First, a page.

Locking bias

Locking bias

Stocks have had their best two day winning streak since 2011 and are again moving higher today.  In fact, the S&P 500 is now only 0.5% away from their all-time high and will very likely close that gap today.  Christmas week is historically a strong week for the stock market and could add further pressure to mortgage bonds, which have been hanging on loosely to support following Wednesday’s announcement by the Fed.  When you look back on the past few Fed announcements however, bonds initially suffer losses and then recover a short time later.  Hopefully history will repeat itself again today.  The strength of the stock market may be the factor that prevents bonds from improving.  With stocks moving higher, bonds will have a difficult time advancing.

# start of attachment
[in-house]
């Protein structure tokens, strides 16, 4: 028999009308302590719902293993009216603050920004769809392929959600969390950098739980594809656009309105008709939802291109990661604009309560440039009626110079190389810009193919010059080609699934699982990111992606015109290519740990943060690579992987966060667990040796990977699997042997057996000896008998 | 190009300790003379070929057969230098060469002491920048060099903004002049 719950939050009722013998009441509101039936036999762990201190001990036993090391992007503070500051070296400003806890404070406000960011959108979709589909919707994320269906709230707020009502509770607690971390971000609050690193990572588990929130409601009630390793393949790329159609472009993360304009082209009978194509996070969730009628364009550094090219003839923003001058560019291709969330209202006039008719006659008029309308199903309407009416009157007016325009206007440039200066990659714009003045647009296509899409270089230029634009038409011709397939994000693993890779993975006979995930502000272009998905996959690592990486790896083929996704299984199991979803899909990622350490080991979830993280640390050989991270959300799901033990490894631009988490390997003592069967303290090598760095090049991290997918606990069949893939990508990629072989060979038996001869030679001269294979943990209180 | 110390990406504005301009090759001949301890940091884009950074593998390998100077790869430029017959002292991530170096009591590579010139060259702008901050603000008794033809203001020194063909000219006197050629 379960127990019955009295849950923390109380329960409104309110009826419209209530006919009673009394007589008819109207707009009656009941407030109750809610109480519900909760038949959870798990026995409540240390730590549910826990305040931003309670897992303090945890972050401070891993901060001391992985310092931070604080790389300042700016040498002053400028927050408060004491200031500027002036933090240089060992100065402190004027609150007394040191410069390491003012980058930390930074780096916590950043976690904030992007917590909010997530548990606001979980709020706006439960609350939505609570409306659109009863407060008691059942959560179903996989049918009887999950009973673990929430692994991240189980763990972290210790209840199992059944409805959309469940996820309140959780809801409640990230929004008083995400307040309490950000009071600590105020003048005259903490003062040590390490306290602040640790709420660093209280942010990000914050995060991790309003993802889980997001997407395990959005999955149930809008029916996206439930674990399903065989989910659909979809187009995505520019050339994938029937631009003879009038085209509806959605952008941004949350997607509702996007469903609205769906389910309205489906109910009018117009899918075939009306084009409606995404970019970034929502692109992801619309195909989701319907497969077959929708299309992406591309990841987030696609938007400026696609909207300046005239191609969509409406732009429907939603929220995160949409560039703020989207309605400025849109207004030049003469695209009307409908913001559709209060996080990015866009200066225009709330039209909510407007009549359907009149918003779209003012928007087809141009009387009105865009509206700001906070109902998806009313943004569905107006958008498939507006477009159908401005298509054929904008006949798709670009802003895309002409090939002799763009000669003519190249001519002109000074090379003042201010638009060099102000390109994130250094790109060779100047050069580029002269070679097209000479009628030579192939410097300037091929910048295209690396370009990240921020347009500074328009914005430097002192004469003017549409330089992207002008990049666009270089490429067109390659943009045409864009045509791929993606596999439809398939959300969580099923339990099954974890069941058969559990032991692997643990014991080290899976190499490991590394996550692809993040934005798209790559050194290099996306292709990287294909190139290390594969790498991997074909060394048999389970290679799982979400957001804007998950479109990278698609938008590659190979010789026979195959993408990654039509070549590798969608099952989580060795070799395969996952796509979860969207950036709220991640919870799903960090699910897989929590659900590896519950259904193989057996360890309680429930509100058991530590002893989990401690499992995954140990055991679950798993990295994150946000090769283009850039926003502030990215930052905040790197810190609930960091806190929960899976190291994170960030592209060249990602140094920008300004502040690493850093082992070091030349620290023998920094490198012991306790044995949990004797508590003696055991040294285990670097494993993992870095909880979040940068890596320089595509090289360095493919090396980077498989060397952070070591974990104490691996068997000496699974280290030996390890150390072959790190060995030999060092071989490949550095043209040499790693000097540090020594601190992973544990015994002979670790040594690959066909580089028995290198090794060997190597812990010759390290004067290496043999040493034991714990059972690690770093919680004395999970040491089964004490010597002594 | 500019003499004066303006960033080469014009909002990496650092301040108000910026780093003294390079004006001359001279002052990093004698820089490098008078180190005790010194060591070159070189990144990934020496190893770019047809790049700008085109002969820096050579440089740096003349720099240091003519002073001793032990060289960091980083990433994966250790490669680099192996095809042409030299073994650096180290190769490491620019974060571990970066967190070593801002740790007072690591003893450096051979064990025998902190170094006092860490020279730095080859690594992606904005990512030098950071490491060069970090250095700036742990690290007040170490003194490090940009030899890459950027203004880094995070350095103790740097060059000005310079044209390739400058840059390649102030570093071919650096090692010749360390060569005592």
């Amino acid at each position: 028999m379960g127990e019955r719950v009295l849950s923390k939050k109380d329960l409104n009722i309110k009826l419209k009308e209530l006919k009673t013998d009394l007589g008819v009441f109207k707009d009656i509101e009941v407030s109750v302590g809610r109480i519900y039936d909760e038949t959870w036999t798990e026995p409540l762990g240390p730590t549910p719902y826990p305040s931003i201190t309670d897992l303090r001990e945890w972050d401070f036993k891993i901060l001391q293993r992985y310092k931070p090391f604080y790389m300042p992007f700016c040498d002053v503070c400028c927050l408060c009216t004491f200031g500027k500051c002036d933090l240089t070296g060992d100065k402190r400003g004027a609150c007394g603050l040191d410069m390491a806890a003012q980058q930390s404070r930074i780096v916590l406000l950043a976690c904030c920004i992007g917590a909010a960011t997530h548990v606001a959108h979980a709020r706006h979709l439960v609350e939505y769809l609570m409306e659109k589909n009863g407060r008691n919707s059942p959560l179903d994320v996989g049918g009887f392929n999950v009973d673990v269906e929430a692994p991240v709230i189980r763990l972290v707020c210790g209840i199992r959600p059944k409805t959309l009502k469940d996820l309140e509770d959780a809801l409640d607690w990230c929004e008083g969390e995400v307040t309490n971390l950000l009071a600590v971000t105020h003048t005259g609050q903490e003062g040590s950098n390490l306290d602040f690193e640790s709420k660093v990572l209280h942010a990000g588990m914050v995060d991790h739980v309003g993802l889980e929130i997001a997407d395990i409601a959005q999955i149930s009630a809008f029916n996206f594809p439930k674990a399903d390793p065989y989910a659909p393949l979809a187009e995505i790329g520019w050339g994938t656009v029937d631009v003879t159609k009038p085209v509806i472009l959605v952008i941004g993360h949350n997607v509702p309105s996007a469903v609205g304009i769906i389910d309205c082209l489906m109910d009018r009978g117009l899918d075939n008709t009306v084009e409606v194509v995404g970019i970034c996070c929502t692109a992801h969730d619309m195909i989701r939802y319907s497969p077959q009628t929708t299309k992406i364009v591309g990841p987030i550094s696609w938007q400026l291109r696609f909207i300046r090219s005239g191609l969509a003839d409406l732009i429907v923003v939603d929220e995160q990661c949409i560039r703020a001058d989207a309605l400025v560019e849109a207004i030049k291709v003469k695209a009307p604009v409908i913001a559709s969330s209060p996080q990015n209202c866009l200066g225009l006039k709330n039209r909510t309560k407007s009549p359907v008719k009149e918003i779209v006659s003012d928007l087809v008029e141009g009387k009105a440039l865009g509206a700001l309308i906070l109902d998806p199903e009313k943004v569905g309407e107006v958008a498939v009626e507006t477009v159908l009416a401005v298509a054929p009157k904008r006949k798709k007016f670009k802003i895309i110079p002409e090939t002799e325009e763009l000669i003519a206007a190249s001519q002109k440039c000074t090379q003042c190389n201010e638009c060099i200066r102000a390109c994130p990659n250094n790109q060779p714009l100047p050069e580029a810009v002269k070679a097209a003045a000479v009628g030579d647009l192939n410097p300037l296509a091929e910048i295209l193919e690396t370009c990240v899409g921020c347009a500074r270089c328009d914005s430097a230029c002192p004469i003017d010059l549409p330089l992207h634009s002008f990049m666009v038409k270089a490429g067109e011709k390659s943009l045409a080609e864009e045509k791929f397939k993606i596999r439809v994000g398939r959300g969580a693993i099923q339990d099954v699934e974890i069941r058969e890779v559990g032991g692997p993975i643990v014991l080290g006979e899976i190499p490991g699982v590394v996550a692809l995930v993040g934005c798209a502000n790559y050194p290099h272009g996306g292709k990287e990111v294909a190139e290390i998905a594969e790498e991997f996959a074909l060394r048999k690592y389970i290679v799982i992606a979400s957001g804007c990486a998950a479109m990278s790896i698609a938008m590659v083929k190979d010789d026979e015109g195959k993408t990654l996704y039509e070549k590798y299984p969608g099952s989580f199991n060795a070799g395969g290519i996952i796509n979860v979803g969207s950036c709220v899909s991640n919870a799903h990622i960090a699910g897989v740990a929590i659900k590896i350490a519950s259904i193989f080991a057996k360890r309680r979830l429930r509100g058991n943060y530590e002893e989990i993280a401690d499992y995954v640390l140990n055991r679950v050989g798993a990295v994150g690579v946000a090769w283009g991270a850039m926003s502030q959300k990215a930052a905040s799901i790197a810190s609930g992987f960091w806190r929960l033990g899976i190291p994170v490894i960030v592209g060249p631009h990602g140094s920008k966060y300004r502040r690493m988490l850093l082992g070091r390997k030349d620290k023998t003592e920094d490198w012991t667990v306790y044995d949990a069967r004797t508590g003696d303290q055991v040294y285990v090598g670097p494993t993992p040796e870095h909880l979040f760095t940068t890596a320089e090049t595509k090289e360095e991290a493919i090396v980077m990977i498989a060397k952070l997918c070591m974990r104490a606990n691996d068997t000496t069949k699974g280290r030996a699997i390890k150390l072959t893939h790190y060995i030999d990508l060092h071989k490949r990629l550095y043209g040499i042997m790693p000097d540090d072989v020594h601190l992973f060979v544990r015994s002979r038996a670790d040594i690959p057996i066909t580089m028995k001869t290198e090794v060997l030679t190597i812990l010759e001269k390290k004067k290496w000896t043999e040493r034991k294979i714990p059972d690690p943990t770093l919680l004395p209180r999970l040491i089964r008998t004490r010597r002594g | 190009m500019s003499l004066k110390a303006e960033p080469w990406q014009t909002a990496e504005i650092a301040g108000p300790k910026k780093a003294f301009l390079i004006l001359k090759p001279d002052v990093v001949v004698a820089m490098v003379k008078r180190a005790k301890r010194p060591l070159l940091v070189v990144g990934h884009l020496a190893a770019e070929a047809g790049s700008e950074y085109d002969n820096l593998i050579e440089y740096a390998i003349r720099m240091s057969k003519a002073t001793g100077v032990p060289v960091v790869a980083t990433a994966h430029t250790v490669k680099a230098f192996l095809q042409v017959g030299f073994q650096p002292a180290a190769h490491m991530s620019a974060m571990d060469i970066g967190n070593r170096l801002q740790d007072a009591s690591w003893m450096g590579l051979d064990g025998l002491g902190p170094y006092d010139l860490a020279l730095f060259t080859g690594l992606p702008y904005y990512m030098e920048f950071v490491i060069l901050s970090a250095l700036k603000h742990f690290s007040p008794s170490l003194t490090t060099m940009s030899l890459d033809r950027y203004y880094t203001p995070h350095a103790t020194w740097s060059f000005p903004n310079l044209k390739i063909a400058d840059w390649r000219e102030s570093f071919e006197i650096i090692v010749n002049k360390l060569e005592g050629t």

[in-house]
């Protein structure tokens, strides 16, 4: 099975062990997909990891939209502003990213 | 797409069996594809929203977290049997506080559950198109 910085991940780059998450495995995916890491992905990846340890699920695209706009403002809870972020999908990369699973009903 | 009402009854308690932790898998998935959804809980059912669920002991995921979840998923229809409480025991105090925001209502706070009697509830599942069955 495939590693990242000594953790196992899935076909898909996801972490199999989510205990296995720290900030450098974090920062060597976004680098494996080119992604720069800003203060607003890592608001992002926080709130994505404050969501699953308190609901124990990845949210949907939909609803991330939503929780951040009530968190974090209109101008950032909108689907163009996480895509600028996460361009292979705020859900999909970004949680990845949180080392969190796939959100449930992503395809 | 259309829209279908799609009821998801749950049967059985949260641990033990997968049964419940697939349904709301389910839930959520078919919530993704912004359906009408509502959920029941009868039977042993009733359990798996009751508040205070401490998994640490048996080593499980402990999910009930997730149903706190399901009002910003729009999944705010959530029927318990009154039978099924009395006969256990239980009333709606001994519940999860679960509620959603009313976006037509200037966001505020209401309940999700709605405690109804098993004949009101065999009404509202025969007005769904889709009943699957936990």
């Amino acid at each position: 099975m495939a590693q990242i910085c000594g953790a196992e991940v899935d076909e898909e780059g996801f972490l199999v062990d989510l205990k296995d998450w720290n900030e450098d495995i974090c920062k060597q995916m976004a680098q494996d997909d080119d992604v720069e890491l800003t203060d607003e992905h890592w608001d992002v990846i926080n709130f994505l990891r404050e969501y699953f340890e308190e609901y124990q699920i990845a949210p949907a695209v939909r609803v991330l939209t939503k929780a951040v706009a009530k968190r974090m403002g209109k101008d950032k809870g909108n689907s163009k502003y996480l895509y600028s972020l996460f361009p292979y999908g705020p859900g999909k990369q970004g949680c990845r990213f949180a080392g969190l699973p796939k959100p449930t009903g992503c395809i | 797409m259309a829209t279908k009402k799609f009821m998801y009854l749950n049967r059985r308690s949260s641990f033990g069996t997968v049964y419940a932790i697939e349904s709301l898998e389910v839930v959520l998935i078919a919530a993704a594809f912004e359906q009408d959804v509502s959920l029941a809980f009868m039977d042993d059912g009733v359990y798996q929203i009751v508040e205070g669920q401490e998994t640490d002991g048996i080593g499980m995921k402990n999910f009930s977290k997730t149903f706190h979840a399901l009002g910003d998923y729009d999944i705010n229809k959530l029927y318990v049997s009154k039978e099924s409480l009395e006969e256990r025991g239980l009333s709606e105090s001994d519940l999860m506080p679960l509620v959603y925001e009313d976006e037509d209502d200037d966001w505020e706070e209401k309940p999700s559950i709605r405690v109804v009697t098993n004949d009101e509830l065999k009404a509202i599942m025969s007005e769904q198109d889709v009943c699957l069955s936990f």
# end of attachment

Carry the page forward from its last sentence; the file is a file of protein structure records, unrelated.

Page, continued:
Regardless of the markets’ reaction to the Fed announcement and preemptive statement regarding higher interest rates to come, there was no real “new” news brought forth.  We all know rates will be higher in the future.  The reality is that nothing changed: China is still having issues, Russia is in a financial meltdown, and oil prices are driving consumer prices lower which is putting many energy based companies on the brink of default.  The realities of the economics are still in place, with many showing unstoppable strength and others posing serious threats.  It seems, however, that the stock market is looking solely at positive and not taking the threats into consideration.

With mortgage bonds under significant pressure, we are going to maintain our locking bias.  One important determining factor for the near term direction of mortgage interest rates is the 10 Year Treasury Note.  The key trigger will be the yield on the 10 year to stay beneath 2.22%.  A break above this will be a very negative sign for mortgage bonds and for interest rates.  If next week’s stock market sets new all-time highs, rates could be set up for a challenging week ahead.